But he doesn't. He has an appointment with Lord Shingen. As Logan notes, this is all just a kabuki play, and it has to play out to the end.
This time, the duel is with steel sword and adamantium claws. Shingen has more skill, Logan near-endless endurance. It's a fairer fight than it might seem at first: an unbreakable skeleton versus an almost unbreakable defence. But all Wolverine has to do is break that defence once, and eventually Shingen makes a mistake, and pays with his life.
We're in the final scene of the play, now. Honour dictates that Mariko attempt to slay her father's killer. She knows she can't. She knows Wolverine could finish her off in a heart-beat, wounded as he is. She picks up Shingen's sword anyway, and Logan does nothing.
But Mariko has found her answer, at it's one that suprises Wolverine. Shingen's criminal activities and contempt for human life dishonoured him to the point where he had no right to wield the honour sword of the Yashida family, and Logan's willingness to slay him despite believing it would cost him the love of his life is proof enough of his worthiness to inherit the blade. And, along with it, Mariko's hand in marriage.
This whole miniseries has been a pleasure to read. It feels like the first X-book that works as a package, with the characteristically interesting ideas and colourful characters finally being wed to writing and art that carry and reinforce a theme, rather than just describing events (it's comparative decompression also makes a nice change from endless narrative boxes describing what the artwork is already making clear). I've enjoyed plenty of the comics I've covered so far on this blog, but this is the first time I can remember being this generally impressed.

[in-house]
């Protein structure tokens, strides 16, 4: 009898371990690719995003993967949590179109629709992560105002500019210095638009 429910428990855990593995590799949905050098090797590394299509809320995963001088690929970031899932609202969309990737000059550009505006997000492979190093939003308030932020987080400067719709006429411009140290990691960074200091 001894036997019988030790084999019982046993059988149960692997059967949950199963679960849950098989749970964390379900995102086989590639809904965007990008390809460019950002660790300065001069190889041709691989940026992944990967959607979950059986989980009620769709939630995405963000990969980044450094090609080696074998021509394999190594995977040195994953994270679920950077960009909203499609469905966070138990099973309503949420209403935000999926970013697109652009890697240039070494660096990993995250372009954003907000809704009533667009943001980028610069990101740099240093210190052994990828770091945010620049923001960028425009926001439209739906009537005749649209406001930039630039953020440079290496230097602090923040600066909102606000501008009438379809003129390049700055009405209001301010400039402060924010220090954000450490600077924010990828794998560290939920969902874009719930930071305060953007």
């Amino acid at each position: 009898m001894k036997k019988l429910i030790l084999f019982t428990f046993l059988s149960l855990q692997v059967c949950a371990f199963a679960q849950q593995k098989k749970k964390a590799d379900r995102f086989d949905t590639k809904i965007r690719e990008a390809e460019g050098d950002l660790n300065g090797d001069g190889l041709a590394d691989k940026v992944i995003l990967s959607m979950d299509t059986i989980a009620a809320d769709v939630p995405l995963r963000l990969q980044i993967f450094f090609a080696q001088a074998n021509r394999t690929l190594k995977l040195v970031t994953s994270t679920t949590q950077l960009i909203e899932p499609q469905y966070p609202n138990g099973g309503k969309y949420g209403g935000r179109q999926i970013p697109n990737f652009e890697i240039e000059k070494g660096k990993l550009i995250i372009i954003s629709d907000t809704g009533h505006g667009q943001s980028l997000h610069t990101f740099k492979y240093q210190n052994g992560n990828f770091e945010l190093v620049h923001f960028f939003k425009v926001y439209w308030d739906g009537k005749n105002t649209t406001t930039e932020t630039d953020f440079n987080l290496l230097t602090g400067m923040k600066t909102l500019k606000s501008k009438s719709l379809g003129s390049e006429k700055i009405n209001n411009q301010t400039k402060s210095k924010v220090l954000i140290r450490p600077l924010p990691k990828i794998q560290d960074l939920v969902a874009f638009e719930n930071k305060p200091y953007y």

This story takes place over a single day and night. Presumably, though, Wolverine has spent a little longer than this tearing down Shingen's empire: no matter how dedicated to the job he is, there's only so much that can be done at once. He says the job is done in "hours", though, so we'll assume he's spent the last two days destroying Shingen's assets, and that the duel that ends Logan's quest for vengeance takes place on the night of the third day.
There's a major problem to overcome, however, which is that the epilogue tells us that Wolverine recuperates in the mountains with Mariko until spring, before writing to the X-Men and inviting them to the wedding. In our current timeline, spring came to an end during the events of UXM #151, and we can't do much to change around the dates due to the fairly stringent limitations imposed on us by Kitty's age.
Probably the most sensible response is to assume a long engagement for Mariko and Wolverine, and have the events of this miniseries take place between UXM #150 and Annual #3. If we give Wolverine a fortnight to recover, then that at least allows Wolverine's first duel with Shingen to take place during the winter, and the wedding invitation to arrive a little way into spring, presumably followed almost immediately by Wolverine himself.
Sunday 5th May, 1983.
The 1000th edition of Top of the Pops is broadcast.
"I can't forgive her for Asano -- and I can never repay her for Mariko -- so I let her go." Wolverine says goodbye to Yukio.